Plastic sensor enables low-cost medical monitoring and diagnostics

A low-cost sensor made from semiconducting plastic can be used to diagnose or monitor a wide range of health conditions, including surgical complications or neurodegenerative diseases. The sensor was developed by a research team led by the University of Cambridge in the United Kingdom and King Abdullah University of Science and Technology in Saudi Arabia (KAUST).

Plastic medical sensor
Image courtesy King Abdullah University of Science and Technology/University of Cambridge.

The sensor can measure the amount of critical metabolites, such as lactate or glucose, that are present in sweat, tears, saliva or blood, reports the University of Cambridge in a press release. When incorporated into a diagnostic device, the sensor could allow health conditions to be monitored quickly, cheaply and accurately. 

The researchers used semiconducting plastics that are being developed for use in solar cells and flexible electronics, but have not yet seen widespread use in biological applications. Since the sensor does not contain metals such as gold or platinum, it can be manufactured at a low cost and can be easily incorporated in flexible and stretchable substrates, enabling implementation in wearable or implantable sensing applications. The research is published in the journal Science Advances.

“In our work, we’ve overcome many of the limitations of conventional electrochemical biosensors that incorporate enzymes as the sensing material,” said lead author Dr Anna-Maria Pappa, a postdoctoral researcher in Cambridge’s Department of Chemical Engineering and Biotechnology. “In conventional biosensors, the communication between the sensor’s electrode and the sensing material is not very efficient, so it’s been necessary to add molecular wires to facilitate and ‘boost’ the signal.”

To build their sensor, Pappa and her colleagues used a synthesized polymer developed at Imperial College in London that acts as a molecular wire, directly accepting the electrons produced during electrochemical reactions. When the material comes into contact with a liquid such as sweat, tears or blood, it absorbs ions and swells, becoming merged with the liquid. This leads to significantly higher sensitivity compared with traditional sensors made of metal electrodes.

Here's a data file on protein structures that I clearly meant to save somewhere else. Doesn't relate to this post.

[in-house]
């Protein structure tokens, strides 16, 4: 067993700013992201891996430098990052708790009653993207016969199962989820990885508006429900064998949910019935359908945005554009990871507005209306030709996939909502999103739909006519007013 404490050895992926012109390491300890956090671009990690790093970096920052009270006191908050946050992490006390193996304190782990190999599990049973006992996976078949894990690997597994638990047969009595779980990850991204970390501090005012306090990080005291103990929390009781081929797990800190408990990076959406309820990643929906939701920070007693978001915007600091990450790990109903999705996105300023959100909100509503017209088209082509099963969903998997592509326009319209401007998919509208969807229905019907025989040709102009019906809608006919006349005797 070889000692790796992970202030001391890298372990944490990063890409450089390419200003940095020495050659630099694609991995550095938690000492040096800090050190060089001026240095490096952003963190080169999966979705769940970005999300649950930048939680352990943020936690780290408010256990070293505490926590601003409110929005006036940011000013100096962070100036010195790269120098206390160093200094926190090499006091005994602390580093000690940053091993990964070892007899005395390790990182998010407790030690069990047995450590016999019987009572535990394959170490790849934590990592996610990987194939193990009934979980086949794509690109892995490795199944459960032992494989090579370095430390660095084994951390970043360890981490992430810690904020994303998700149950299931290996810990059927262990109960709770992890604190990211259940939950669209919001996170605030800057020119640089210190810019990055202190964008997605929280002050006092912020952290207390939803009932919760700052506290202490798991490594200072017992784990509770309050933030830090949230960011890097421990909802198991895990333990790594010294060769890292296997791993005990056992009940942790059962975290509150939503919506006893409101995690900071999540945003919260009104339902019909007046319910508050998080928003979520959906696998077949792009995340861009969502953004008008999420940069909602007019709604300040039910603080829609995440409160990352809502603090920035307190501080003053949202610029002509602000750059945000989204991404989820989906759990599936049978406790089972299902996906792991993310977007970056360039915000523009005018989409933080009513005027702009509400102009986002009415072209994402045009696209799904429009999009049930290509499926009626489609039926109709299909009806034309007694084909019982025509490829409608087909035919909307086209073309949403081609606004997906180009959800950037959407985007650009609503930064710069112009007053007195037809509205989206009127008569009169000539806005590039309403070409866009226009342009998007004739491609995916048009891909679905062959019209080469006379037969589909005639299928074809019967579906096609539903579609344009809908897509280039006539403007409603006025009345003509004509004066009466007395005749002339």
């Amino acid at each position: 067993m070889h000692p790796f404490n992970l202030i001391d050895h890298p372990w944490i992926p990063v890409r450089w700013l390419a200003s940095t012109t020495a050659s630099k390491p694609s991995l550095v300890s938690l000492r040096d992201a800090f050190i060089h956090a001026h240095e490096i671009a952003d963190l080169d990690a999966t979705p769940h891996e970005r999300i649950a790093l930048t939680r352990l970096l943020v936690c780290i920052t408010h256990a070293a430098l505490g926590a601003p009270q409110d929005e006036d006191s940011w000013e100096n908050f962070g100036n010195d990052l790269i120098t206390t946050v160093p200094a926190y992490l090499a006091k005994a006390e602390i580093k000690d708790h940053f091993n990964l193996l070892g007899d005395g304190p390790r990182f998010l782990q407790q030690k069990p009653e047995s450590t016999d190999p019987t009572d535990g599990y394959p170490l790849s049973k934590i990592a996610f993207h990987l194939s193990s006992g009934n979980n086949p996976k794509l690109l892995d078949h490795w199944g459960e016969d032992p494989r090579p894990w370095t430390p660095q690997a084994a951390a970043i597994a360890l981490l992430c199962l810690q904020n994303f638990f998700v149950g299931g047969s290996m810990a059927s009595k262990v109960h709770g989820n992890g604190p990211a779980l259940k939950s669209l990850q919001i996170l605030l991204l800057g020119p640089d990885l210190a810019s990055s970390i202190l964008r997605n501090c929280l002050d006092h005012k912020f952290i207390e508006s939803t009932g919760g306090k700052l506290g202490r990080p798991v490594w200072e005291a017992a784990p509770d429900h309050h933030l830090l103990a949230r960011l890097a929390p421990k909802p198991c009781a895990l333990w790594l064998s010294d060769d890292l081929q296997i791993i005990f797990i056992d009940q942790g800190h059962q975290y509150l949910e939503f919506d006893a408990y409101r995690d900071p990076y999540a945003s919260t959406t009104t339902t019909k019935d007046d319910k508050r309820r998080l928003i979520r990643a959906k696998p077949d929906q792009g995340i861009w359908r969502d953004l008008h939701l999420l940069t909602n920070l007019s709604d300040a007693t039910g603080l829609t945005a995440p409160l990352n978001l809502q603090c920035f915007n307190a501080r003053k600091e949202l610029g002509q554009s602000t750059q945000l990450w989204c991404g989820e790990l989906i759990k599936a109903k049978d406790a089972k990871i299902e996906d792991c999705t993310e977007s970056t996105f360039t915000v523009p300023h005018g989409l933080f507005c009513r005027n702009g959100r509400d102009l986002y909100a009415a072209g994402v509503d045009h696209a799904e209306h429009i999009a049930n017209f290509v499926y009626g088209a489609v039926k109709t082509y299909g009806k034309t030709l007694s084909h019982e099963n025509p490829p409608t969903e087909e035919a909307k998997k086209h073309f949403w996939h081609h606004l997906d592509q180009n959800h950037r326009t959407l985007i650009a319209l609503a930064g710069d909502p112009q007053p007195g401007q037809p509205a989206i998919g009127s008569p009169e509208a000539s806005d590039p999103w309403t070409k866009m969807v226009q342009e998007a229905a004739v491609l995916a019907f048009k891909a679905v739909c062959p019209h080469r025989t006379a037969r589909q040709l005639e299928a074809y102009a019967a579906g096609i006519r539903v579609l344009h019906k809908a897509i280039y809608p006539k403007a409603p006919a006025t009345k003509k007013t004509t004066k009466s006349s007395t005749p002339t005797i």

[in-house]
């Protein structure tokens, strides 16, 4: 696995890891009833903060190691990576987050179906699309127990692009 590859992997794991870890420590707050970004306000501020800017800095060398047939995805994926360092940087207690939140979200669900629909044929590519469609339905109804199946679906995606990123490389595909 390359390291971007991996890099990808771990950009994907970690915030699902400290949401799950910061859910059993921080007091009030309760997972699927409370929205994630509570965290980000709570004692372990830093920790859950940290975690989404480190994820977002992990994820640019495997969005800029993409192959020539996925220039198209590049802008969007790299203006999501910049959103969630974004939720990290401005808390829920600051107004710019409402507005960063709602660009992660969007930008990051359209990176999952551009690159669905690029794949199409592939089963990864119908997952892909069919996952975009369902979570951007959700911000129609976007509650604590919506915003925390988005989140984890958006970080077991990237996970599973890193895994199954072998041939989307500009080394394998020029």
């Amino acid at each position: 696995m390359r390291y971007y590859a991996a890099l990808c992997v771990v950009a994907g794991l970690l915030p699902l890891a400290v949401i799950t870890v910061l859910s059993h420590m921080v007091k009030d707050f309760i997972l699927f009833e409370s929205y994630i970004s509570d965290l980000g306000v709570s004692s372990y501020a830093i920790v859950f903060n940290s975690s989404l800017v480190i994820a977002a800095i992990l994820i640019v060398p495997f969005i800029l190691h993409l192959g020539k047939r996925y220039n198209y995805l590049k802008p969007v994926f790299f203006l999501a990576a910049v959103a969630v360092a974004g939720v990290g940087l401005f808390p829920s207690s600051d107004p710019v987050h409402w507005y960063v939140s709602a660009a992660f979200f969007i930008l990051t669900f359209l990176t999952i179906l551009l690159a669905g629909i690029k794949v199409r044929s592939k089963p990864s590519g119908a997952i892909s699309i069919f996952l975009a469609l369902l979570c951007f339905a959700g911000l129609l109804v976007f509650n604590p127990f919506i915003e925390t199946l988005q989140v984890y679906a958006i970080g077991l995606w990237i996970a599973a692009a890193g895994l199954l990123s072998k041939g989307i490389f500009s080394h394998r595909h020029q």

Initial tests of the sensor were used to measure levels of lactate, which is useful in fitness applications or to monitor patients following surgery. However, according to the researchers, the sensor can be easily modified to detect other metabolites, such as glucose or cholesterol, by incorporating the appropriate enzyme. The sensor’s detectable concentration range can be adjusted by changing the device’s geometry.

“This is the first time that it’s been possible to use an electron-accepting polymer that can be tailored to improve communication with the enzymes, which allows for the direct detection of a metabolite,” said Pappa. “It opens up new directions in biosensing, where materials can be designed to interact with a specific metabolite, resulting in far more sensitive and selective sensors.

“An implantable device could allow us to monitor the metabolic activity of the brain in real time under stress conditions, such as during or immediately before a seizure and could be used to predict seizures or to assess treatment,” said Pappa.

The researchers now plan to develop the sensor to monitor metabolic activity of human cells in real time outside the body. 

The research was funded by the Marie Curie Foundation, the KAUST Office of Sponsored Research, and the Engineering and Physical Sciences Research Council. 

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